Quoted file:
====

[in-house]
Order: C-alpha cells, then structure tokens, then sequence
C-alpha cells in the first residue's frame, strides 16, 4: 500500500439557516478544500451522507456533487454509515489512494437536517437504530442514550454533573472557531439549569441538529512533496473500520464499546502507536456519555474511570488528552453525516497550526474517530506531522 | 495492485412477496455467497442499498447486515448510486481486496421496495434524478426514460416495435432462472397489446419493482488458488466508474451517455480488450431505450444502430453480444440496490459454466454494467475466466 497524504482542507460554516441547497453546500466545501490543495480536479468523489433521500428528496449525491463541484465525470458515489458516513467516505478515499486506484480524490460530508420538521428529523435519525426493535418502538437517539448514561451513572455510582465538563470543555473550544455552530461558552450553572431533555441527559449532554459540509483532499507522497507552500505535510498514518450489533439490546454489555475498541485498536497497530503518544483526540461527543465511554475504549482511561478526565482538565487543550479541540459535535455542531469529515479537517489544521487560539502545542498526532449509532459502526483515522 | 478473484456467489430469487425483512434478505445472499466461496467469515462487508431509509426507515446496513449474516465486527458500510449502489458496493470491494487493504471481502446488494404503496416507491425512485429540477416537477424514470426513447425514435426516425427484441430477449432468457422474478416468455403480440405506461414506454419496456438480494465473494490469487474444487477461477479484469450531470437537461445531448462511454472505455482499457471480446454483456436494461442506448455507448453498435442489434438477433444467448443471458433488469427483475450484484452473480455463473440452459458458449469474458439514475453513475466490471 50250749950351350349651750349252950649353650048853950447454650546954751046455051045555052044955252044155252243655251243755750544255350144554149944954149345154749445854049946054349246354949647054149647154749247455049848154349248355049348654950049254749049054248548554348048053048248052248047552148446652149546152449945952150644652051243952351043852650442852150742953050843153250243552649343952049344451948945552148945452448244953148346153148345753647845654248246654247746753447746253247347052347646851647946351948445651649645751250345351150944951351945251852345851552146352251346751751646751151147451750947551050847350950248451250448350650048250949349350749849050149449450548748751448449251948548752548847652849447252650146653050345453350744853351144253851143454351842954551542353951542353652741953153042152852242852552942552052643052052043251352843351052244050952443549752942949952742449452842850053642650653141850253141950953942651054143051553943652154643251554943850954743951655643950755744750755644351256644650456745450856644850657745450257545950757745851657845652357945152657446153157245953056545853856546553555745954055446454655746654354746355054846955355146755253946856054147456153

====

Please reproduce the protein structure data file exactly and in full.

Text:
[in-house]
Order: C-alpha cells, then structure tokens, then sequence
C-alpha cells in the first residue's frame, strides 16, 4: 500500500439557516478544500451522507456533487454509515489512494437536517437504530442514550454533573472557531439549569441538529512533496473500520464499546502507536456519555474511570488528552453525516497550526474517530506531522 | 495492485412477496455467497442499498447486515448510486481486496421496495434524478426514460416495435432462472397489446419493482488458488466508474451517455480488450431505450444502430453480444440496490459454466454494467475466466 497524504482542507460554516441547497453546500466545501490543495480536479468523489433521500428528496449525491463541484465525470458515489458516513467516505478515499486506484480524490460530508420538521428529523435519525426493535418502538437517539448514561451513572455510582465538563470543555473550544455552530461558552450553572431533555441527559449532554459540509483532499507522497507552500505535510498514518450489533439490546454489555475498541485498536497497530503518544483526540461527543465511554475504549482511561478526565482538565487543550479541540459535535455542531469529515479537517489544521487560539502545542498526532449509532459502526483515522 | 478473484456467489430469487425483512434478505445472499466461496467469515462487508431509509426507515446496513449474516465486527458500510449502489458496493470491494487493504471481502446488494404503496416507491425512485429540477416537477424514470426513447425514435426516425427484441430477449432468457422474478416468455403480440405506461414506454419496456438480494465473494490469487474444487477461477479484469450531470437537461445531448462511454472505455482499457471480446454483456436494461442506448455507448453498435442489434438477433444467448443471458433488469427483475450484484452473480455463473440452459458458449469474458439514475453513475466490471 50250749950351350349651750349252950649353650048853950447454650546954751046455051045555052044955252044155252243655251243755750544255350144554149944954149345154749445854049946054349246354949647054149647154749247455049848154349248355049348654950049254749049054248548554348048053048248052248047552148446652149546152449945952150644652051243952351043852650442852150742953050843153250243552649343952049344451948945552148945452448244953148346153148345753647845654248246654247746753447746253247347052347646851647946351948445651649645751250345351150944951351945251852345851552146352251346751751646751151147451750947551050847350950248451250448350650048250949349350749849050149449450548748751448449251948548752548847652849447252650146653050345453350744853351144253851143454351842954551542353951542353652741953153042152852242852552942552052643052052043251352843351052244050952443549752942949952742449452842850053642650653141850253141950953942651054143051553943652154643251554943850954743951655643950755744750755644351256644650456745450856644850657745450257545950757745851657845652357945152657446153157245953056545853856546553555745954055446454655746654354746355054846955355146755253946856054147456153